Kingstown Anglican benefiting from Mustique Trust ‘after school programme’
November 18, 2014
Kingstown Anglican benefiting from Mustique Trust ‘after school programme’

Students at the Kingstown Anglican School are now benefitting from an initiative being led by the school’s guidance councillor Carmel Leech and sponsored by the Mustique Charitable Trust.

The initiative comes in the form of an after school programme, sponsored by the Trust at a cost of EC$10,000. The programme targets students in an aim to address a number of issues, including drug abuse, violence, conflict resolution and social graces.{{more}}

On Thursday, November 6, Trust administrator Lavinia Gunn handed over the money and items for the programme to Leech and headteacher Kenneth Burgin during a ceremony at the school compound on Lower Bay Street,

Leech said that the children that attend the school are predominantly from areas that are at risk for social problems and that the programme represents a proactive approach for dealing with some of these issues which include violence, family disruption and criminal activities.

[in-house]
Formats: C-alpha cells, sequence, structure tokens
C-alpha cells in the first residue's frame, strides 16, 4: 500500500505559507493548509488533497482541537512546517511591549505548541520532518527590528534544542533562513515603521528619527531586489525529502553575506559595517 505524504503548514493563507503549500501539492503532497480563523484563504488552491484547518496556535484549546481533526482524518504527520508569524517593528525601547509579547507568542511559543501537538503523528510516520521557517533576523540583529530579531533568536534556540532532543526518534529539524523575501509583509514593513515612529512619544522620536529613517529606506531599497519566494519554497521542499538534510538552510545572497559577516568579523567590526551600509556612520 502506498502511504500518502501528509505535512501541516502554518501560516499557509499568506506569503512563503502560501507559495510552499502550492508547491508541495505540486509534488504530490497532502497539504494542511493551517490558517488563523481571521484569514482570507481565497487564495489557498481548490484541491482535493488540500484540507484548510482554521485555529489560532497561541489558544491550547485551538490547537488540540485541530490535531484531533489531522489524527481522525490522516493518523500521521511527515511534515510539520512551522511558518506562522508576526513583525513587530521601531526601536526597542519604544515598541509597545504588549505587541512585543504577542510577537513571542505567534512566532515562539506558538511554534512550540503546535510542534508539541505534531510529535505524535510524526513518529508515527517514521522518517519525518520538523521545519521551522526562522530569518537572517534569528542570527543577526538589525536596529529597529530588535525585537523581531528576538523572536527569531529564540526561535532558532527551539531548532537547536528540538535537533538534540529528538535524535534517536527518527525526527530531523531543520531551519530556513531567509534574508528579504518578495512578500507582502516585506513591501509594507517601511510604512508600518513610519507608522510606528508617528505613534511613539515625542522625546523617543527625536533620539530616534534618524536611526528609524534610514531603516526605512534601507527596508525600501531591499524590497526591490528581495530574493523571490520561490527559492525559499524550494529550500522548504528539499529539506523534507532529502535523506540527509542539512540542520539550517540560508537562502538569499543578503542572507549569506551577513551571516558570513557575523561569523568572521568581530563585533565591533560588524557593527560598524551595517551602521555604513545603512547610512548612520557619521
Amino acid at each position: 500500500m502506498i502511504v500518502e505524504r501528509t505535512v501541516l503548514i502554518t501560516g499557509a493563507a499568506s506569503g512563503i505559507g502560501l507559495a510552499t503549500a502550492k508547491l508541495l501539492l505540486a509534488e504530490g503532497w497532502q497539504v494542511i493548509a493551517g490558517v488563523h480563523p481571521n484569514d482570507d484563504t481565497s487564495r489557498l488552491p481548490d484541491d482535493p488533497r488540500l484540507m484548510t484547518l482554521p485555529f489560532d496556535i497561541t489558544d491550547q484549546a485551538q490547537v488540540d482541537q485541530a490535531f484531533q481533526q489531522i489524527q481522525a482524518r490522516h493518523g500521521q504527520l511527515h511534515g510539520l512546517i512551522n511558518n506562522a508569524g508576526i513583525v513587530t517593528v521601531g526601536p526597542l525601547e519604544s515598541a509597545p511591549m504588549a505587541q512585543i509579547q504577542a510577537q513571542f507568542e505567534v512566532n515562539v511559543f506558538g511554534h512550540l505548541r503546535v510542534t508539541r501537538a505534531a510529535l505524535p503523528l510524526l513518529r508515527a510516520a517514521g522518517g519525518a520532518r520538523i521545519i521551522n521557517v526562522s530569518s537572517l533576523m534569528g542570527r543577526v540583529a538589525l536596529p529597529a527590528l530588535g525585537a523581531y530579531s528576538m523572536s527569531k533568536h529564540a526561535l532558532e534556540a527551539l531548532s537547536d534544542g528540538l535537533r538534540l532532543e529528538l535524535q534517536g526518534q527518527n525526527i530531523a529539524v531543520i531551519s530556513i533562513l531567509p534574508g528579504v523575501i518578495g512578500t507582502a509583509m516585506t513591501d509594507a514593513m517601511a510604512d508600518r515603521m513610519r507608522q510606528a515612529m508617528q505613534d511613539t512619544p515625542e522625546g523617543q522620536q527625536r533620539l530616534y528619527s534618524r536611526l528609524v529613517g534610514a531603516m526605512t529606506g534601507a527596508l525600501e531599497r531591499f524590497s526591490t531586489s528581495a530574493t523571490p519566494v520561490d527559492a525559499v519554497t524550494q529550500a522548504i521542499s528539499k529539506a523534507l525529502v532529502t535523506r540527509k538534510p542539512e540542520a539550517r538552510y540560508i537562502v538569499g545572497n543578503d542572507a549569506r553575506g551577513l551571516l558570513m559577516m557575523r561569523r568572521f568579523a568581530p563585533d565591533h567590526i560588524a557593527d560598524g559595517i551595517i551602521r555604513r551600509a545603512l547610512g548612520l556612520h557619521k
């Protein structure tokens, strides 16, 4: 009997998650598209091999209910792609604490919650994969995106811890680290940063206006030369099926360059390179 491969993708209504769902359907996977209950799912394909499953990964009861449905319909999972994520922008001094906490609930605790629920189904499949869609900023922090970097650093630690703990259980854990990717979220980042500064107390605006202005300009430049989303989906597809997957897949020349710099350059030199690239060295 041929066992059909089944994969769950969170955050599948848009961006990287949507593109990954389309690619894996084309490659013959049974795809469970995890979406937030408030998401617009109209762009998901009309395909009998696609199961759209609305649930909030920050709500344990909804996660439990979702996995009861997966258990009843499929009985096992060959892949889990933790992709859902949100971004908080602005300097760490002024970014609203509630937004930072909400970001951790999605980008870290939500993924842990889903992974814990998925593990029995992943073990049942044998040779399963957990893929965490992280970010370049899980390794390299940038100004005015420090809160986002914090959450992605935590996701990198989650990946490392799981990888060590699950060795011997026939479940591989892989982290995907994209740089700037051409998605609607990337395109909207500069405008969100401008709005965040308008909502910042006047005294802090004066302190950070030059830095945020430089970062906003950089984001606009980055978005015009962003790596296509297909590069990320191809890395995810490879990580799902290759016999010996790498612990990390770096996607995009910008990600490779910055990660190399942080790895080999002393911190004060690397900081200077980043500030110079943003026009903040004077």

The programme is run for an hour and a half every Friday after school with 35 students and will continue for one year before it is repeated.

A manual dubbed “Enhance your social skills,” which was prepared by certified educator Shauna G Lewis, a teacher from Bequia who has a BSc in counselling and a BSc in Human Ecology,” is being used.

Leech said that a skill component of the programme will see the children learning to play the recorder, while they will learn about decision making, how to settle conflicts, problem solving, social graces, which include saying “excuse me,” “please” and “thank you,” how to properly sit around a table and how to properly address someone.

The students are expected to pass what they learn on to their peers.

Trust administrator Gunn said that the Trust will be looking at the programme with the hope of introducing it into other schools.

Some of the items donated include recorders, a camcorder and board games.

Principal at the school Kenneth Burgin said, “We are hoping to teach them how to resolve conflicts amicably, share with each other and be each other’s keepers.”

He said that some of the children are negatively impacted because of things they see in the communities where they come from and he is hoping that the programme can change this.